Vanadium dioxide is poised to join the pantheon of superstars in the materials world. Already prized for its extraordinary ability to change size, shape and physical identity, vanadium dioxide can now add muscle power to its attributes.
The lithium-ion batteries that power our laptops, smartphones and electric vehicles could have significantly higher energy density if their graphite anodes were to be replaced by lithium metal anodes
A throng turned out for Thursday’s high-spirited launch of the Berkeley Institute for Data Science. Designed to help researchers across the disciplines harness data in order to spur discoveries and create knowledge, the center for data-related teaching and collaboration will be housed in Doe Library.
Newly minted Nobel Laureate Randy Schekman used his Nobel acceptance speech Dec. 10 in Stockholm to encourage more support for basic research, the “freedom of inquiry (that) nourished the careers of today’s Laureates.”
First Science for Solutions Award goes to a new professor exploring answers to economic/environmental issues
Leading Berkeley Lab scientists are named NAI Fellows for their outstanding inventions and discoveries.
While negotiators stalled in Warsaw, students in Kate O’Neill’s class on international environmental politics made headway in a simulated climate-change conference — and learned some vital lessons about the challenges facing their real-world counterparts.
Rebecca Peters, a senior whose deep interest in water rights has taken her to Latin America’s rural areas and to the center of international policymaking, has won one of the nation’s top honors for undergraduates, a Marshall Scholarship.
The Information Age will get a major upgrade with the arrival of quantum processors many times faster and more powerful than today’s supercomputers. For the benefits of this new Information Age 2.0 to be fully realized, however, quantum computers will need fast and efficient multi-directional light sources.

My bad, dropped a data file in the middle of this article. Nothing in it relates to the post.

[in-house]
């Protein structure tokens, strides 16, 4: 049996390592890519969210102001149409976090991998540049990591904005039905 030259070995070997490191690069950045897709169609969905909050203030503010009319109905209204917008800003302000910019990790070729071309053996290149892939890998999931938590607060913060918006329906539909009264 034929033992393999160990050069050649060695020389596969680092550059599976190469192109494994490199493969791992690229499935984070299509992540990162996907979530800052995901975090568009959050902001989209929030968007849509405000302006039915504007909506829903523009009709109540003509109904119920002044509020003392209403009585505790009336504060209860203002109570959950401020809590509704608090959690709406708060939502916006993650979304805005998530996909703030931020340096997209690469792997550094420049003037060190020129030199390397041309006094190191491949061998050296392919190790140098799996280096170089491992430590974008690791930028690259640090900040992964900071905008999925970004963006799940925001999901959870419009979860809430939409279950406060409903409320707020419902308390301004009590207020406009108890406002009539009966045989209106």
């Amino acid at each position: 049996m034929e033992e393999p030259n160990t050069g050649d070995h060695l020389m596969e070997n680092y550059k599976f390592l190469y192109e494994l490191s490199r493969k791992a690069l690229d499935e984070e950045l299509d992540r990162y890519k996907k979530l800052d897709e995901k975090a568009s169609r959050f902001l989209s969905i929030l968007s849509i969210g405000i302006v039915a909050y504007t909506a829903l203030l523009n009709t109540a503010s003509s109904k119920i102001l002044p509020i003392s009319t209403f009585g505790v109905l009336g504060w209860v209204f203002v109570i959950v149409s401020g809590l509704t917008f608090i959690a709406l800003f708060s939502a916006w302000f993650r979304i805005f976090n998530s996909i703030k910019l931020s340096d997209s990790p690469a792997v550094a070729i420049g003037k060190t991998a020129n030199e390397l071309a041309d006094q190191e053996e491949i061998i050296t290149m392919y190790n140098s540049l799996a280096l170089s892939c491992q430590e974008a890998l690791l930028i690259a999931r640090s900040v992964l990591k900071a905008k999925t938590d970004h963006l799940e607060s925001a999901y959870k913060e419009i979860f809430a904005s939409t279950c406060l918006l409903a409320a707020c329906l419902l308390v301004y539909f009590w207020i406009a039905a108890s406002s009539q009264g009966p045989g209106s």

UC Berkeley’s Tony Barnosky joined climate scientists this morning at a press conference at the National Academy of Sciences in Washington, D.C., to summarize a new report issued today focusing on the short-term effects of climate change and the need to monitor them closely.
UC Berkeley anthropologist Nancy Scheper-Hughes has been honored by the American Anthropological Association with its first ever Anthropology in Public Policy Award for her trailblazing work shedding light on the dark practice of human organ trafficking.
Listen up nickel-titanium and all you other shape-memory alloys, there’s a new kid on the block that just claimed the championship for elasticity and is primed to take over the shape memory apps market at the nanoscale.
Residents of Richmond, Calif., on the northeastern edge of San Francisco Bay, expect climate change to present their city with major challenges –- from rising sea levels to higher temperatures, flood risks and increased energy and water consumption –- in coming years. For help meeting these challenges, the city is turning to planning students at UC Berkeley.
In a world awash in data, UC Berkeley is meeting the flood head-on by establishing a new institute to support faculty, researchers and students in their efforts to mine this information in areas as diverse as astronomy and economics, genetics and demography.
Berkeley researchers develop technique for imaging individual carbon nanotube.